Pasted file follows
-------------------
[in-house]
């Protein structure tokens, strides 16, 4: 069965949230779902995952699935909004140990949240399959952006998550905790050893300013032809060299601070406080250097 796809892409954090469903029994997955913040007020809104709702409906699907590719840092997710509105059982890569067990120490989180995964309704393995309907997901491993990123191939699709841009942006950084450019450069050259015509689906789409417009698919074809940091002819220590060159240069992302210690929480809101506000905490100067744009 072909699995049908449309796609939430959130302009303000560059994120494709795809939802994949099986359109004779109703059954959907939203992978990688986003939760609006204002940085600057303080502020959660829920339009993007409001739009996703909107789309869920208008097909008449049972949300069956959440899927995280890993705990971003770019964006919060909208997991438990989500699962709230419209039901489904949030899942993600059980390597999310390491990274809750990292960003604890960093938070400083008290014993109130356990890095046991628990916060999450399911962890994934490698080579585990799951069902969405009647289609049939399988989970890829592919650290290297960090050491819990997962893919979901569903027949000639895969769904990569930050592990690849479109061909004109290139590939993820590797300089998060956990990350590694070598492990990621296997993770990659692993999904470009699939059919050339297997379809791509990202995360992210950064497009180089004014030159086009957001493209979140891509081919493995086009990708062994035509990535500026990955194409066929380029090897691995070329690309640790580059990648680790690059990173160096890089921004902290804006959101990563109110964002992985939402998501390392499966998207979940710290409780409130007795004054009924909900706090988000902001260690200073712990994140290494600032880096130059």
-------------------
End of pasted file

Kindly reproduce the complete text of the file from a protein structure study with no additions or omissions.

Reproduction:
[in-house]
């Protein structure tokens, strides 16, 4: 069965949230779902995952699935909004140990949240399959952006998550905790050893300013032809060299601070406080250097 796809892409954090469903029994997955913040007020809104709702409906699907590719840092997710509105059982890569067990120490989180995964309704393995309907997901491993990123191939699709841009942006950084450019450069050259015509689906789409417009698919074809940091002819220590060159240069992302210690929480809101506000905490100067744009 072909699995049908449309796609939430959130302009303000560059994120494709795809939802994949099986359109004779109703059954959907939203992978990688986003939760609006204002940085600057303080502020959660829920339009993007409001739009996703909107789309869920208008097909008449049972949300069956959440899927995280890993705990971003770019964006919060909208997991438990989500699962709230419209039901489904949030899942993600059980390597999310390491990274809750990292960003604890960093938070400083008290014993109130356990890095046991628990916060999450399911962890994934490698080579585990799951069902969405009647289609049939399988989970890829592919650290290297960090050491819990997962893919979901569903027949000639895969769904990569930050592990690849479109061909004109290139590939993820590797300089998060956990990350590694070598492990990621296997993770990659692993999904470009699939059919050339297997379809791509990202995360992210950064497009180089004014030159086009957001493209979140891509081919493995086009990708062994035509990535500026990955194409066929380029090897691995070329690309640790580059990648680790690059990173160096890089921004902290804006959101990563109110964002992985939402998501390392499966998207979940710290409780409130007795004054009924909900706090988000902001260690200073712990994140290494600032880096130059």